– Mark Langfan
– Mark Langfan
“David Ha’ivri is an important figure in Israeli politics and a force to be reckoned with as the head of the Shomron Liaison Office, representing the largest municipality in Israel. During my many encounters with David, he has always struck me as a very genuine, intelligent and hardworking man. In matters concerning Israel, I know I can count on David.”
– Magnus Frank, Danish student of Arabic and the Middle East, Copenhagen University, Denmark
In January, 2012, Israeli Prime Minister Binyamin Netanyahu appointed a committee to examine the status of Israeli building in Judea and Samaria. Edmund Levy, former Justice and Vice President of the Supreme Court, headed the committee; its other members were Alan Baker, ambassador and international lawyer, and Tehiya Shapira, retired Tel Aviv District Court judge. Their report, “The Status of Building in Judea and Samaria” was released on July 8, 2012.
The committee concluded that, based on international law, because of both historical and legal factors, Israel’s presence in Judea and Samaria is not an “occupation” or “illegitimate,” and that Israel has the legal right to settle in Judea and Samaria.
The report recommended that all scheduled demolitions be halted and guidelines be put in place so that communities in Judea and Samaria should be allowed to continue to build and grow.
The report was met with much media attention. Many politicians hailed the report and called for its implementation, but because of political pressure from the United States, it was quickly shelved and never brought before any ministerial committee.
Just as quickly as it appeared, it was gone.
Why is it so important?
The report is of critical importance, now more than ever.
At a time when the international community is once again screaming at Israel to stop the “illegitimate” building in the “Occupied West Bank,” Israel must respond. “It is legal!” We must be able to state that a government-appointed committee, led by the former Vice President of the Supreme Court, concluded that there is no occupation, and that we have legal grounds to live and build in Judea and Samaria.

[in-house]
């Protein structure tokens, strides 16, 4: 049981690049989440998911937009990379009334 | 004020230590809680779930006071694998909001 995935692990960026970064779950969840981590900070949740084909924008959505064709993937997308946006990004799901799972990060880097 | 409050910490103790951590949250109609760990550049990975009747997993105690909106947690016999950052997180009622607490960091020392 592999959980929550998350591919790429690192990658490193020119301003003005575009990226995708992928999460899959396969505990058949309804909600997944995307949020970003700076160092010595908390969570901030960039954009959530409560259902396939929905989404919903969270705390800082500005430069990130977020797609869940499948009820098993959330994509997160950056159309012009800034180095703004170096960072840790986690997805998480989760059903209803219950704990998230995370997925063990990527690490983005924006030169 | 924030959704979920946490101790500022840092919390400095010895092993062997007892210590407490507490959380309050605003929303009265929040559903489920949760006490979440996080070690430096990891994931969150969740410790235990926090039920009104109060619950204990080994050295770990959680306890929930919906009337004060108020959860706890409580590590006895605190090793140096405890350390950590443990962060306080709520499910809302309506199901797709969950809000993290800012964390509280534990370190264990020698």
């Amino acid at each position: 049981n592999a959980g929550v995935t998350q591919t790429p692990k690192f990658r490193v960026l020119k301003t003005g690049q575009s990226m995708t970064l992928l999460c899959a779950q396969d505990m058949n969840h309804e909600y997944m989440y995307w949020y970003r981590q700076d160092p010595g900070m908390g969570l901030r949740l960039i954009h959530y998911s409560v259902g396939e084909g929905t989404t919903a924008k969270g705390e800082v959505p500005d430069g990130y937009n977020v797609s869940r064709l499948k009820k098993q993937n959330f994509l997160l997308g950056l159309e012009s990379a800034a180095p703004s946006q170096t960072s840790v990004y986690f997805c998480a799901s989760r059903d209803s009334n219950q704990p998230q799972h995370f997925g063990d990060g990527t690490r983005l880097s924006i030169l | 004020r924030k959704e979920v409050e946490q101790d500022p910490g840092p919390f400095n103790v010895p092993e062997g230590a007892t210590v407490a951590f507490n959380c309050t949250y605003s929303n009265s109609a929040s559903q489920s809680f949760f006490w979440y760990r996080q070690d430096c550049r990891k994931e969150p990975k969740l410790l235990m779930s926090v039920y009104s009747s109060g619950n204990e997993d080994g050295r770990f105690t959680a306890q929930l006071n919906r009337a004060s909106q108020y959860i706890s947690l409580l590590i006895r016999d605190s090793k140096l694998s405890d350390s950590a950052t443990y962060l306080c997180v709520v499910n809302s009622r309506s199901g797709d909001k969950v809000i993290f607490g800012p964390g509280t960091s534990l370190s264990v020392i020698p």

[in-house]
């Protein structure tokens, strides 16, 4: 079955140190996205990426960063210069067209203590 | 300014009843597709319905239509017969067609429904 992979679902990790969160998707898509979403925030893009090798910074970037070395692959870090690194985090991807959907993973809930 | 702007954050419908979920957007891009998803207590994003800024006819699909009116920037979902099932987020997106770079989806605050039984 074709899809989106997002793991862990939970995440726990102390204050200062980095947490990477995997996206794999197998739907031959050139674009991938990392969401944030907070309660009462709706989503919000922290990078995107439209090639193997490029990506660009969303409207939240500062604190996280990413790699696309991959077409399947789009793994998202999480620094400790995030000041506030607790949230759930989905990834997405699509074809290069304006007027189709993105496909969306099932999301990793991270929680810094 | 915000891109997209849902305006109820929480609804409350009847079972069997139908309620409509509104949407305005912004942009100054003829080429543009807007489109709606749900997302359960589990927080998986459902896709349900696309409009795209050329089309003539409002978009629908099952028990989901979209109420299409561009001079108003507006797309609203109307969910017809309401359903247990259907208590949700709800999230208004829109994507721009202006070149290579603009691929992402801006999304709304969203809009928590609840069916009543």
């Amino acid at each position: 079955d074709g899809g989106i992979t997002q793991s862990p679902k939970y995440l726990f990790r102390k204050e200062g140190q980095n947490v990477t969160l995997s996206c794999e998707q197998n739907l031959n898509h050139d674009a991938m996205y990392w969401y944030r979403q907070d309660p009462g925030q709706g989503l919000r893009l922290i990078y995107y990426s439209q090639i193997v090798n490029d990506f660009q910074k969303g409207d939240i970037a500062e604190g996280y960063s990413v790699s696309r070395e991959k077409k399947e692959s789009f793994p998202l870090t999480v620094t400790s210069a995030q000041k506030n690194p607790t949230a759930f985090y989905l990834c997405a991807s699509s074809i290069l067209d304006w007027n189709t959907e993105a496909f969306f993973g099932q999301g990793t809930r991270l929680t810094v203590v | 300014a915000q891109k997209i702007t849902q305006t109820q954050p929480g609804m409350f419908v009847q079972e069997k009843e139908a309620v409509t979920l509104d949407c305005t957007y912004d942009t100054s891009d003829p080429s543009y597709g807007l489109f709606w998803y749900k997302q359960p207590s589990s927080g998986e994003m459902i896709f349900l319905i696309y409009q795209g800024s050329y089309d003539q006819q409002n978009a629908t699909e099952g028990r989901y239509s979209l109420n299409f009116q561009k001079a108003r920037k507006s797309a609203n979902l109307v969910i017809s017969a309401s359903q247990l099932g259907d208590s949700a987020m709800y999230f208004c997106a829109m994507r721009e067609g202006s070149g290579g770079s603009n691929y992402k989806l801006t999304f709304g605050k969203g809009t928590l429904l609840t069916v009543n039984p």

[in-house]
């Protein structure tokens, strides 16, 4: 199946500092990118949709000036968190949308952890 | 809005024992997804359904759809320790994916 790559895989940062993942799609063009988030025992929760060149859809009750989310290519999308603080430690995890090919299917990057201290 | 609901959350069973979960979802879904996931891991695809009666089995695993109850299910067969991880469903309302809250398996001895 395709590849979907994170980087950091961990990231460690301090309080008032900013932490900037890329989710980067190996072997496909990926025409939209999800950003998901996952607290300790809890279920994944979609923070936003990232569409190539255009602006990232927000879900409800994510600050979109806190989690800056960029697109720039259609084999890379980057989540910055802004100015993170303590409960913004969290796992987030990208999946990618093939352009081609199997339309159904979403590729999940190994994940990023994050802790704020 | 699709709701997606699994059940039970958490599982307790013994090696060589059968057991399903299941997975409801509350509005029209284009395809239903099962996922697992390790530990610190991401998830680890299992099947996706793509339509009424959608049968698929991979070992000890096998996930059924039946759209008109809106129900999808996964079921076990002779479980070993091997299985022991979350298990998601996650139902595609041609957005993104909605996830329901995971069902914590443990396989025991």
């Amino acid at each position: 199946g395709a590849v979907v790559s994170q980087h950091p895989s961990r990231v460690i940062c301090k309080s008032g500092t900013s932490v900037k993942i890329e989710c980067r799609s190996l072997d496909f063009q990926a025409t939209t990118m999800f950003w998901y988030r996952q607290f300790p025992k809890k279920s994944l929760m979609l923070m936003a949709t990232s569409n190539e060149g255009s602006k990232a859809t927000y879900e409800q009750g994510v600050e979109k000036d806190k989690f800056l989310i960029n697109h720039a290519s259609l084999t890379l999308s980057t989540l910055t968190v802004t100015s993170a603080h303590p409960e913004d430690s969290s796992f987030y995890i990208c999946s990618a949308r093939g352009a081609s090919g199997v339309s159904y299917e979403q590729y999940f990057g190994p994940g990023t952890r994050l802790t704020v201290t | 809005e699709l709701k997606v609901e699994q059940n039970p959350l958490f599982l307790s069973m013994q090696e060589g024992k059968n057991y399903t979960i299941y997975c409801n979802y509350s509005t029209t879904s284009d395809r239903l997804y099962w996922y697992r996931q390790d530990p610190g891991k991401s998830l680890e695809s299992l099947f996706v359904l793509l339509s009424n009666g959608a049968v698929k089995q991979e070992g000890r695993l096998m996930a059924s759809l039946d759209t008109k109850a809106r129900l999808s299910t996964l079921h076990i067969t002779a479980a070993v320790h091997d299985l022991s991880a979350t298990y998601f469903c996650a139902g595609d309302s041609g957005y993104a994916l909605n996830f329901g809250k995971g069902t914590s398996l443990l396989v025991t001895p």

A recent survey has shown that close to two thirds of Israeli Jews are unaware of Israel’s legal claims to the West Bank, or they believe it to be illegal under international law. That same survey showed that up to half of those would reconsider the eviction of settlements if they believed that they were legal under international law. We must educate the Israeli public about the report, which concludes that our presence in Judah and Samaria is legal.
At a time when Israel is once again at the negotiation table, we must change the perception that the pre-1967 borders are the starting point of any negotiations. The attitude must be that Israel has legal claims to Judea and Samaria, and that anything it relinquishes, it does as the legal owner and not as one returning something stolen.
The 350,000 Jews living in Judea and Samaria live without basic civil rights. A growing family cannot add a simple extension to their home. At any moment, an order can be issued for their houses to be demolished. We must implement the recommendations of the Levy report which set in place a process for building and growth in Judea and Samaria and remove the threat of eviction from dozens of communities.
Join our campaign to raise awareness of Israel’s legal rights to Judea and Samaria, and to implement the Levy Report’s recommendations.
See a summary of the legal arguments of the report, as well as its conclusions in English here http://bit.ly/1gaZIxi.
AMMAN, Jordan, Dec. 31 (UPI) — A Palestinian writer and academic says a Jordanian court indicted him in absentia, accusing him of damaging the country’s image and inciting hatred.
“The court has indicted me for the crime of inciting hatred and attacking Jordan’s image and the image of its one nation,” Mudar Zahran told the Jerusalem Post Monday night. If found guilty, Zahran could face three years in prison.
Zahran said the indictment also accuses him of writing for Israeli newspapers.
“The only Israeli newspaper I write for is the Jerusalem Post,” he said.
Zahran, who resides in Britain where he was granted political asylum, has publicly described Jordan as an apartheid regime that resembles the system of racial segregation that existed in South Africa from 1948 until 1994.
Kirk Sowell, the principal of Uticensis Risk Services, based in Amman, told the Post Jordanian law allows even peaceful activism to be prosecuted.
“Zahran is being prosecuted for openly attacking the king, which is illegal here, but there are a number of individuals being prosecuted right now,” Sowell said.
In an article published by Israel Today Dec.11, Zahran accused Muslim authorities of neglecting Temple Mount, site of the al-Aqsa mosque. After visiting the site, he wrote the Islamic Wakf, in charge of maintaining Islam’s third-holiest site, receives $280,000 in donations each month but does not use the money for renovations, maintenance, or caring for the poor and needy.
“It seems we Arabs and Muslims … are harming al-Aqsa, not Israel or the Jews,” he wrote.